(Corrects scale of U.S. natural gas production in sixth paragraph, size of exports in seventh.)
Japanese Prime Minister Shinzo Abe expected a sharp debate at home when he said his country wanted to join the Trans-Pacific Partnership. He may not have anticipated a sharp debate in the U.S.
Why so? Because Japan’s nontariff barriers -- protecting major sectors of the economy, including services, agriculture and selected manufactures -- start from much higher levels than equivalent U.S. barriers, and the TPP aims to reduce them all, preferably to zero. Japan’s inclusion in the trade pact will boost American exports, create American jobs and make both economies more efficient, now and well into the future.
Few sectors stand to gain so much as the growing U.S. liquefied-natural-gas industry. Japan’s membership in the TPP, coupled with long-term U.S. supply assurances, will deliver exponential LNG export growth to a huge market hungry for alternative energy supplies. The timing couldn’t be better: Right now, America’s competitive advantage in exploration and extraction is unrivaled.
Japan, the world’s third-largest economy, is also the single-largest buyer of natural gas. Given the country’s indefinite moratorium on expanding the nuclear-energy program, Japan’s reliance on natural gas is sure to increase. In fact, Japan faces the prospect of replacing some 12,000 megawatts of nuclear-generating capacity. The total dearth of natural-gas resources means that Japan must rely heavily on LNG imports as an alternative source of clean power.
Even though the U.S. is one of the world’s largest and most advanced natural gas producers (the industry is already responsible for half a million jobs), and the U.S.-Japan security alliance is critical, the U.S. hasn’t yet capitalized on Japan’s need for assured LNG.
In 2012, Japan imported a record 87 million tons -- an increase of 11 percent compared with the previous year -- from nations such as Qatar, Russia, Australia and Indonesia. But the U.S. share of this business has been tiny.
After the Fukushima disaster, Japan was able to meet its immediate energy needs by paying premiums for the diversion of LNG shipments from intended markets. But Japan harbors a determined interest in long-term agreements with U.S. exporters. Abundant American supplies, their reliability (with the right U.S. policies), and the prospect that U.S. LNG will be among the cheapest all make American LNG an ideal long-term source.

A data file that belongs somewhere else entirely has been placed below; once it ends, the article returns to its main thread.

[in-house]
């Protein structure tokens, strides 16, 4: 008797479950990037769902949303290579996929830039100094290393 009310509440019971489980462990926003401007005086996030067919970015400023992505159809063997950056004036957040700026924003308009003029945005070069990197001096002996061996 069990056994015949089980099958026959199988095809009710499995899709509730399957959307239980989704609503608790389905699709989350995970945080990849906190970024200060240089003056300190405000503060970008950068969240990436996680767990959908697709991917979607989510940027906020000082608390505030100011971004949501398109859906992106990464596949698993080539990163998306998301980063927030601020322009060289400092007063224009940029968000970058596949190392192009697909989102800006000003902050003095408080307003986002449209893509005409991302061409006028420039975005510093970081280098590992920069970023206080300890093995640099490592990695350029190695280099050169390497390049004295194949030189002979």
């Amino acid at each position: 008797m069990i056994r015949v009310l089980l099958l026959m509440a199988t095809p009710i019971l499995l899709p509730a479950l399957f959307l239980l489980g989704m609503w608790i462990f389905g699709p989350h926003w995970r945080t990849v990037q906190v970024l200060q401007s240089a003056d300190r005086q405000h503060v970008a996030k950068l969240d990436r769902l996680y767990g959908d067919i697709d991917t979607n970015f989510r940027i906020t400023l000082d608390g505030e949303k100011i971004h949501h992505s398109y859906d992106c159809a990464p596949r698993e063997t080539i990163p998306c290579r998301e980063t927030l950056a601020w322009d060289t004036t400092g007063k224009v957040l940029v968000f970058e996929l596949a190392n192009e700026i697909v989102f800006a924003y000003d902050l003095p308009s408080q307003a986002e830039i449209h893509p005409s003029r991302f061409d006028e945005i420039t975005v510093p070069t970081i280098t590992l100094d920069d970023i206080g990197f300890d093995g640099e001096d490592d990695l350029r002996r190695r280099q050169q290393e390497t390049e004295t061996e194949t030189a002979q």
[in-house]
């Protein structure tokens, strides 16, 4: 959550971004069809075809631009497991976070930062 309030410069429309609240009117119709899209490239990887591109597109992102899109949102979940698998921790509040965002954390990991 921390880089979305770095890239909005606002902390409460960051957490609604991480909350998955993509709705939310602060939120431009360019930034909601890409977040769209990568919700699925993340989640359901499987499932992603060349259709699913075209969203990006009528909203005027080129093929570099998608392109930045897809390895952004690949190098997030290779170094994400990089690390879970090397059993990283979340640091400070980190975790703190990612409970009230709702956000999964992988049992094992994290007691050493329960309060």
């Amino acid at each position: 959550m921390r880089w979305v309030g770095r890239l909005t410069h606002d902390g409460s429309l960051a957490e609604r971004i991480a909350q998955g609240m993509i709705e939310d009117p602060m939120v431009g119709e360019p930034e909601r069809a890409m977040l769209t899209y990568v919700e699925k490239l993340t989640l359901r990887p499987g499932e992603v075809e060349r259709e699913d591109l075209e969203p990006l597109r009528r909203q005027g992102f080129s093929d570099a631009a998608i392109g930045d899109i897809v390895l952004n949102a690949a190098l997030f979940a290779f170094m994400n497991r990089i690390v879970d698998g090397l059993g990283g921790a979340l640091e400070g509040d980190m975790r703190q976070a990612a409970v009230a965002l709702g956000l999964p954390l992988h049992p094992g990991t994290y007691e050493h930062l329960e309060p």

Under current U.S. law and Energy Department regulations, the export of LNG to Japan can be ensured only by a free-trade relationship with the U.S., and the only prospect for this relationship is the TPP agreement. To be sure, the Energy Department could amend its rules so that LNG could be exported to any country, with or without a free-trade pact.
A reform of this sort is being debated by senior energy officials, and President Barack Obama will probably have the last word. But even if the current regulations are changed, Japanese LNG buyers and U.S. LNG sellers will all feel much more secure with a guarantee of free trade in energy written into the TPP. LNG export and import terminals, and specialized ships to carry the LNG, require investment of $10 billion or more, and the payback time is typically 20 years. Companies contemplating investments of this size and duration need legal security.
A trade pact deal that includes Japan will open new and lucrative markets to U.S. exporters in other sectors, including services, agriculture, automobiles, select manufactures, and possibly coal from the Powder River Basin.
Meanwhile, Japan will continue to expand its already large stock of direct investment in the U.S. Both through trade and investment, the TPP with Japan will support far more U.S. jobs than a TPP without Japan.
Obama declared on his first presidential trip to Asia, back in November 2009, that the U.S. would engage with the other TPP countries -- Australia, Brunei, Chile, Canada, Malaysia, Mexico, New Zealand, Peru, Singapore and Vietnam -- to shape an effective, mutually beneficial regional-trade agreement.
Japan’s inclusion will immediately elevate the stature of this 21st-century pact into an opportunity to renew the U.S.- Japan partnership. It will establish firmer rules for resolving commercial differences between the world’s No. 1 and No. 3 economies, and ensure that the pact covers roughly 40 percent of global gross domestic product. It recognizes the importance for the U.S. of trans-Pacific trade and affirms Japan as a strategic ally.
Not least, it ensures that the U.S. LNG industry can lead the world to a cleaner, more efficient and more affordable energy future.
(Gary Clyde Hufbauer is the Reginald Jones senior fellow at the Peterson Institute for International Economics. The opinions expressed are his own.)
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